US Supreme Court takes Title VII, drug labeling, "light" cigarette cases

[JURIST] The US Supreme Court [official website; JURIST news archive] on Friday granted certiorari in six cases [order list, PDF], including Crawford v. Nashville and Davidson Cty., TN (06-1595) [docket; cert. petition], in which the Supreme Court will consider whether Title VII of the 1964 Civil Rights Act [text] protects a government employee against being fired for cooperating with an internal sexual harassment probe against a superior. A payroll employee in the Nashville school system was interviewed as part of an investigation into harassment claims against a high-ranking official in the system; she alleges that the official later fired her in retaliation for her statements against him. The US Court of Appeals for the Sixth Circuit dismissed the lawsuit [opinion, PDF], ruling that Title VII protections did not extend to the employee because she was not the originator of the sexual harassment claims being investigated. AP has more.

In Wyeth v. Levine (06-1249) [docket; cert. petition, PDF], the Court will consider whether Food and Drug Administration (FDA) [official website] approval of a drug's warning label protects its manufacturer from liability when a patient has a bad reaction to the drug that forces her arm to be amputated. The Vermont Supreme Court ruled [opinion] that FDA approval does not shield the maker from liability, because states can require additional warnings above and beyond those required by federal regulations. AP has more.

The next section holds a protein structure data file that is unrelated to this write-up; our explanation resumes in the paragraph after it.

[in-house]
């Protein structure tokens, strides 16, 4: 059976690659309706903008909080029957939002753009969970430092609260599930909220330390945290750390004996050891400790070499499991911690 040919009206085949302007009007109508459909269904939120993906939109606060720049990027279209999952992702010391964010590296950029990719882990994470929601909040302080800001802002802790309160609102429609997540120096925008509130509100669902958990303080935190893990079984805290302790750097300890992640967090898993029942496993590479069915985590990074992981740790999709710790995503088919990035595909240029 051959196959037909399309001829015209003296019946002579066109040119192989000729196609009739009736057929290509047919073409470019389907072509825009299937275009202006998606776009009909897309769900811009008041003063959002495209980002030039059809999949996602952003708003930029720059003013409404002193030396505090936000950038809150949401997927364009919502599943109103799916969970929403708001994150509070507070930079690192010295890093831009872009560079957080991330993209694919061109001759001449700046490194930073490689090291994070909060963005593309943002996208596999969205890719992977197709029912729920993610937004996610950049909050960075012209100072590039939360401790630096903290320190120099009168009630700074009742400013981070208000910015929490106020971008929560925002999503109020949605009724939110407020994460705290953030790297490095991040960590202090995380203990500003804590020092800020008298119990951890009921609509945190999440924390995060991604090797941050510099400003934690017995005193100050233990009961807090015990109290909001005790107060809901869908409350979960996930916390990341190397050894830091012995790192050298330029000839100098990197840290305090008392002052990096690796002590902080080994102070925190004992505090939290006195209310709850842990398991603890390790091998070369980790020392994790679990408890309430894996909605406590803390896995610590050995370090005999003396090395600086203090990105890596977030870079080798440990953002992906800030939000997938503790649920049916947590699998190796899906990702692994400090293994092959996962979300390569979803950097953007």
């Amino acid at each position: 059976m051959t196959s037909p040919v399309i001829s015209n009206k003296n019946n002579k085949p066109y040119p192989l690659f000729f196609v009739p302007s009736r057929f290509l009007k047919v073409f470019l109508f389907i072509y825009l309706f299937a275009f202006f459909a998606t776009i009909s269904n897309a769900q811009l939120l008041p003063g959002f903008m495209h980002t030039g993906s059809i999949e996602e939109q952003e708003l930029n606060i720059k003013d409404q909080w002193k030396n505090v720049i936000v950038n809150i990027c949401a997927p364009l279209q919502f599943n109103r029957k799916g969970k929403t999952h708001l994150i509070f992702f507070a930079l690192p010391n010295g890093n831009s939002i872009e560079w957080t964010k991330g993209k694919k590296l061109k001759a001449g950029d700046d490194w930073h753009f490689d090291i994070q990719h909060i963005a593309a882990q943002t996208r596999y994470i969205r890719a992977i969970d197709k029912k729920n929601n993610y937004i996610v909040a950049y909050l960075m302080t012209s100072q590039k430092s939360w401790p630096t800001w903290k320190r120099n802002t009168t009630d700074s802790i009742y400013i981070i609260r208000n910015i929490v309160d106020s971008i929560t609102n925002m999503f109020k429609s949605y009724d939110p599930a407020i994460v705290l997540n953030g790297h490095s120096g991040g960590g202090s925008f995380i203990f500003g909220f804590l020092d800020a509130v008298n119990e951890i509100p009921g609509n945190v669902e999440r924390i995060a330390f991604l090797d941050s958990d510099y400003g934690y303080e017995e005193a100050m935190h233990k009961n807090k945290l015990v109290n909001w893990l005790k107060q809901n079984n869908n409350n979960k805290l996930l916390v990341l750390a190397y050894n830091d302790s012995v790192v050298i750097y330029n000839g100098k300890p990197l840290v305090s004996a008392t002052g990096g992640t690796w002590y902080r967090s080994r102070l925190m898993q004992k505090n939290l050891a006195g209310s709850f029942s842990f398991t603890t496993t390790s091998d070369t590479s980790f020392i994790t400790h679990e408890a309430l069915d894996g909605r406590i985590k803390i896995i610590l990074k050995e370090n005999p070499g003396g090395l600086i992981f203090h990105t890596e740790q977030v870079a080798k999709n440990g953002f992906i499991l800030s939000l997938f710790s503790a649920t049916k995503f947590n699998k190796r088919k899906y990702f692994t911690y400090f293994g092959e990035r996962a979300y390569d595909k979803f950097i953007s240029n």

In Altria Group v. Good (07-562) [docket; cert. petition, PDF], the Court will consider whether the Federal Cigarette Labeling and Advertising Act bars state lawsuits based on allegedly deceptive cigarette advertising. A federal judge originally dismissed a suit brought by three Maine smokers who accused Philip Morris of presenting light cigarettes as less harmful than they really are, but the US Court of Appeals for the First Circuit reinstated the case [ruling]. AP has more.

In MetLife v. Glenn (06-923) [docket; cert. petition, PDF], the Court will consider whether an employee benefit plan administrator has an illegal conflict of interest under the Employee Retirement Income Security Act [text; US DOL backgrounder] if he has both the authority to pay benefits and to determine employees' eligibility for benefits. The US Court of Appeals for the Sixth Circuit ruled [PDF text] that the administrator did have a potential conflict of interest.

In Meacham v. Knolls Atomic Power Lab. (06-1505) [docket; cert. petition, PDF], the Court will consider whether a worker or an employer has the burden of proof in an age discrimination case where a worker says he was fired for no valid reason. The US Court of Appeals for the Second Circuit held [PDF text] that the burden of proof rests on the worker.

Finally, in Summers v. Earth Island Institute (07-463) [docket; cert. petition, PDF], the Court will consider whether a group of environmentalists can sue to have a Forest Service regulation struck down or if they are limited only to suing to end programs enacted under that regulation. The US Court of Appeals for the Ninth Circuit held [PDF text] that the environmentalists could sue against the regulation itself. SCOTUSblog has more on all six cases.



 

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